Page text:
But it is certainly different, and where this is most apparent is at work. I am currently working at a very small school with about 8 teachers. All of them are extremely friendly, and most try to talk to me with the limited English they know. But Japan is a very homogenous society, and as much as I try to be a part of the faculty, I'm still the English speaking outsider. Not that they treat me badly. It's more like I'm this cute pet they have around. I'm interesting, they like having me around, and so they tolerate me with general amusement. I don't have too many classes during the day, so I frequently visit other classes - Art, Music, Japanese class. I enjoy watching the other teachers teach, even if I don't know what they're saying most of the time. I love visiting the elementary class, and Mr. Yamanaka, their teacher said I can visit any time I like. So I go by once a day, and the kids always welcome me with waves and smiles. Mr. Yamanaka is a great teacher, and tries to use English in his class whenever I'm around.

So what's the problem? The problem for me is that I want to talk with these people! I enjoy watching them teach, and want to know more about them - how long they've been teaching, are they from Sapporo, do they have any kids - but I can tell that most get nervous when I speak to them. There's also lots going on at the school right now with the School Festival just a week and a half away. All the teachers and students are scrambling to prepare their music/theater/performances, and I can do little but watch. I've offered my services to help in any way, but I just get a smile and a nod. The theater teacher in me is going crazy right now - watching all the students prepare their shows and I'm not even helping!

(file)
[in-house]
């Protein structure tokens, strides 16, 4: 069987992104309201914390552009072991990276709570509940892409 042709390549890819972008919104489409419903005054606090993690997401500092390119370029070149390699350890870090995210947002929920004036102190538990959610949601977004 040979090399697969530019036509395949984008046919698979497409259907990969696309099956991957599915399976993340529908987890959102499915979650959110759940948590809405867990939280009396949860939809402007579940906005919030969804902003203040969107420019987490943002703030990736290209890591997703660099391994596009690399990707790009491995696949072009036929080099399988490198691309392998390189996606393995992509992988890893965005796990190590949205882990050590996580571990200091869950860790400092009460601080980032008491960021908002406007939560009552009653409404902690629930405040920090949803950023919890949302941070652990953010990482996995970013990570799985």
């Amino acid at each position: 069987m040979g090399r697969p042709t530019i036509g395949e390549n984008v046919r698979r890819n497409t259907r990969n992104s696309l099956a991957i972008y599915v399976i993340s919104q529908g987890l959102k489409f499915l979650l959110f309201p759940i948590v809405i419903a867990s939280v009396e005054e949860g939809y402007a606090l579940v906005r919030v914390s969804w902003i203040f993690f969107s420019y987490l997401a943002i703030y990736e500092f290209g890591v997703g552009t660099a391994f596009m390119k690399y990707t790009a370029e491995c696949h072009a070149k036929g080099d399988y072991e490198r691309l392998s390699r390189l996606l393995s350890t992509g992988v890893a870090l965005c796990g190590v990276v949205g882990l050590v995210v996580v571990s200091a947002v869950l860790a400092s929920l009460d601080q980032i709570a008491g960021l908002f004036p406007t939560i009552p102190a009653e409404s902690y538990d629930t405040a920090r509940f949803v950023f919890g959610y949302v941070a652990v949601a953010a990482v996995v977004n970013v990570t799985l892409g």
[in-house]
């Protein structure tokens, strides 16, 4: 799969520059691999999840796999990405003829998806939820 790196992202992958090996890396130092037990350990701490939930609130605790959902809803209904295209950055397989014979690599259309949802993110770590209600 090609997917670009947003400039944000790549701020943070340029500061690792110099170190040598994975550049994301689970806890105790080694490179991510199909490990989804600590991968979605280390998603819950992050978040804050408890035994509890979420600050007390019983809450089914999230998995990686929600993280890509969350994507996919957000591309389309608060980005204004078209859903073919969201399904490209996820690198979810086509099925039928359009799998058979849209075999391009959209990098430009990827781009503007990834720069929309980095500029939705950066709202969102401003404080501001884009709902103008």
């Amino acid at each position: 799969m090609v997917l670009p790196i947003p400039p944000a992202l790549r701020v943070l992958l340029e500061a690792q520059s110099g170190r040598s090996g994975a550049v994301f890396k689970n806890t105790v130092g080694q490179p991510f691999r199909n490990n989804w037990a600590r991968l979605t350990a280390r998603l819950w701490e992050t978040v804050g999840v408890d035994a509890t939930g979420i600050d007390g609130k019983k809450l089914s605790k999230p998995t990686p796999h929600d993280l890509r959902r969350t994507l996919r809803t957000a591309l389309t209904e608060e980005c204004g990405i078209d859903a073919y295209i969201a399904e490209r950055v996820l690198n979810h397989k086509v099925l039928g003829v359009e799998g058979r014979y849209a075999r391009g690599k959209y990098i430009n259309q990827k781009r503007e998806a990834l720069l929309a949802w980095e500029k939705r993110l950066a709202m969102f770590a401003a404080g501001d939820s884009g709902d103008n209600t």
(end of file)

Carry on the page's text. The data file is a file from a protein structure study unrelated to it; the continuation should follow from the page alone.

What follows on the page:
So I help when I can. Usually just putting myself out there and offereing whenever I see something that needs to be done. And they seem to appreciate it. But it's frustrating when, try as you might, you're never gonna really be part of the group. I could probably live here for 20 years and speak fluent Japanese, but I'd still be a "gaijin". I think I should just embrace my gaijin-ness - I've never really minded standing out in a crowd anyway.

Monday, October 11, 2010

Rose Garden and Museum of National Treasures

Today was National Sports and Fitness Day, so we spent it at the Botanical Gardens. Is looking at flowers considered a sport?

Saturday, October 9, 2010

The last few weeks in pictures (and video)

You can definitely feel fall in the air around here. The whole day has been terribly drab and chilly, and I've only left the apartment once to get some bread at the grocery store. It's just one of those lazy days - and it doesn't help that the sun starts going down now at a little after 5 now. To pass the time today I've been organizing our photos, and realized I haven't shown most of the photos I've taken in the last month. So here they are:

  • Me, Ethan, and the ladies of Higashi Yonesato School
  • Some performers slow motion walking in Odori Park
  • Who needs a grill when you can cook your own meat at the restaurant?
  • A shrine in Nakajima Koen (Park)
  • And now, a little amateur J-pop we saw performing at the Sapporo Fall Festival: